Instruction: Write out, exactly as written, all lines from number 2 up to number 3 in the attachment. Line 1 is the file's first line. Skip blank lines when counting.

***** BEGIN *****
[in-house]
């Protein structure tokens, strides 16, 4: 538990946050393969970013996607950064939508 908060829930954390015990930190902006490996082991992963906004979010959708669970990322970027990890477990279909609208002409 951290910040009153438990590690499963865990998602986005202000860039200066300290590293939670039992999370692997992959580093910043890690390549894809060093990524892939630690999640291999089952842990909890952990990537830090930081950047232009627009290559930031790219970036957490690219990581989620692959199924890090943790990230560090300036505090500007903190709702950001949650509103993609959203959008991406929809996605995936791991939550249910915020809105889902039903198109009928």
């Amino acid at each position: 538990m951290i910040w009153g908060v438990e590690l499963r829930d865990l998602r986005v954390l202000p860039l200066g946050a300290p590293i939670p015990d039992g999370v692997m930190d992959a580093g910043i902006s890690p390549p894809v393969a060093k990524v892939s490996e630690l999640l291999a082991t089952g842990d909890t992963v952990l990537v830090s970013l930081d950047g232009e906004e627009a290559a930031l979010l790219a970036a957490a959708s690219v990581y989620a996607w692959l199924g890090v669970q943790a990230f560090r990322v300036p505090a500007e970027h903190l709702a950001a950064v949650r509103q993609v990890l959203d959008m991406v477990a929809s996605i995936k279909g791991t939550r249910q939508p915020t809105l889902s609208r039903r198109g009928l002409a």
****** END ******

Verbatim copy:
């Protein structure tokens, strides 16, 4: 538990946050393969970013996607950064939508 908060829930954390015990930190902006490996082991992963906004979010959708669970990322970027990890477990279909609208002409 951290910040009153438990590690499963865990998602986005202000860039200066300290590293939670039992999370692997992959580093910043890690390549894809060093990524892939630690999640291999089952842990909890952990990537830090930081950047232009627009290559930031790219970036957490690219990581989620692959199924890090943790990230560090300036505090500007903190709702950001949650509103993609959203959008991406929809996605995936791991939550249910915020809105889902039903198109009928």
């Amino acid at each position: 538990m951290i910040w009153g908060v438990e590690l499963r829930d865990l998602r986005v954390l202000p860039l200066g946050a300290p590293i939670p015990d039992g999370v692997m930190d992959a580093g910043i902006s890690p390549p894809v393969a060093k990524v892939s490996e630690l999640l291999a082991t089952g842990d909890t992963v952990l990537v830090s970013l930081d950047g232009e906004e627009a290559a930031l979010l790219a970036a957490a959708s690219v990581y989620a996607w692959l199924g890090v669970q943790a990230f560090r990322v300036p505090a500007e970027h903190l709702a950001a950064v949650r509103q993609v990890l959203d959008m991406v477990a929809s996605i995936k279909g791991t939550r249910q939508p915020t809105l889902s609208r039903r198109g009928l002409a």